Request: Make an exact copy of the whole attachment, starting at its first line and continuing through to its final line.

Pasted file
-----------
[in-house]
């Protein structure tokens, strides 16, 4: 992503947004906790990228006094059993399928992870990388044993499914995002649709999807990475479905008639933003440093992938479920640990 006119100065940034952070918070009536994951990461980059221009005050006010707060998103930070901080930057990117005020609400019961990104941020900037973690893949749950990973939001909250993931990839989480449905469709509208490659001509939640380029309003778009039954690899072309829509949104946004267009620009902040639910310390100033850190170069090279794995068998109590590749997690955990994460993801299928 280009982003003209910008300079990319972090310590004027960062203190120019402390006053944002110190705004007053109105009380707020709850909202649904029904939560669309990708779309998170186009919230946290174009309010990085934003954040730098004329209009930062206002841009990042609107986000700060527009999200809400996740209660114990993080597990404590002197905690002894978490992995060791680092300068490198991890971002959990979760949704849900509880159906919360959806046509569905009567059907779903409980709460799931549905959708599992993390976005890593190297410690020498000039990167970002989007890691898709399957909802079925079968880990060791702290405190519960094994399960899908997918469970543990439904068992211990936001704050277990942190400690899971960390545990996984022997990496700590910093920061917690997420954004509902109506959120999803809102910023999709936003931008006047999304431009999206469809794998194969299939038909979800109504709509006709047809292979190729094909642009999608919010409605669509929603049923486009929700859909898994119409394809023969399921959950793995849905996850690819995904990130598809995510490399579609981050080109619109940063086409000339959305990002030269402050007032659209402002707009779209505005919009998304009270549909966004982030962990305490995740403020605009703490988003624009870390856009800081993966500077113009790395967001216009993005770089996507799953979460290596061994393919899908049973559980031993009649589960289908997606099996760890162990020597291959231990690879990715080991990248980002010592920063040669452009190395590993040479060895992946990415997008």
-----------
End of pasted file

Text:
[in-house]
């Protein structure tokens, strides 16, 4: 992503947004906790990228006094059993399928992870990388044993499914995002649709999807990475479905008639933003440093992938479920640990 006119100065940034952070918070009536994951990461980059221009005050006010707060998103930070901080930057990117005020609400019961990104941020900037973690893949749950990973939001909250993931990839989480449905469709509208490659001509939640380029309003778009039954690899072309829509949104946004267009620009902040639910310390100033850190170069090279794995068998109590590749997690955990994460993801299928 280009982003003209910008300079990319972090310590004027960062203190120019402390006053944002110190705004007053109105009380707020709850909202649904029904939560669309990708779309998170186009919230946290174009309010990085934003954040730098004329209009930062206002841009990042609107986000700060527009999200809400996740209660114990993080597990404590002197905690002894978490992995060791680092300068490198991890971002959990979760949704849900509880159906919360959806046509569905009567059907779903409980709460799931549905959708599992993390976005890593190297410690020498000039990167970002989007890691898709399957909802079925079968880990060791702290405190519960094994399960899908997918469970543990439904068992211990936001704050277990942190400690899971960390545990996984022997990496700590910093920061917690997420954004509902109506959120999803809102910023999709936003931008006047999304431009999206469809794998194969299939038909979800109504709509006709047809292979190729094909642009999608919010409605669509929603049923486009929700859909898994119409394809023969399921959950793995849905996850690819995904990130598809995510490399579609981050080109619109940063086409000339959305990002030269402050007032659209402002707009779209505005919009998304009270549909966004982030962990305490995740403020605009703490988003624009870390856009800081993966500077113009790395967001216009993005770089996507799953979460290596061994393919899908049973559980031993009649589960289908997606099996760890162990020597291959231990690879990715080991990248980002010592920063040669452009190395590993040479060895992946990415997008």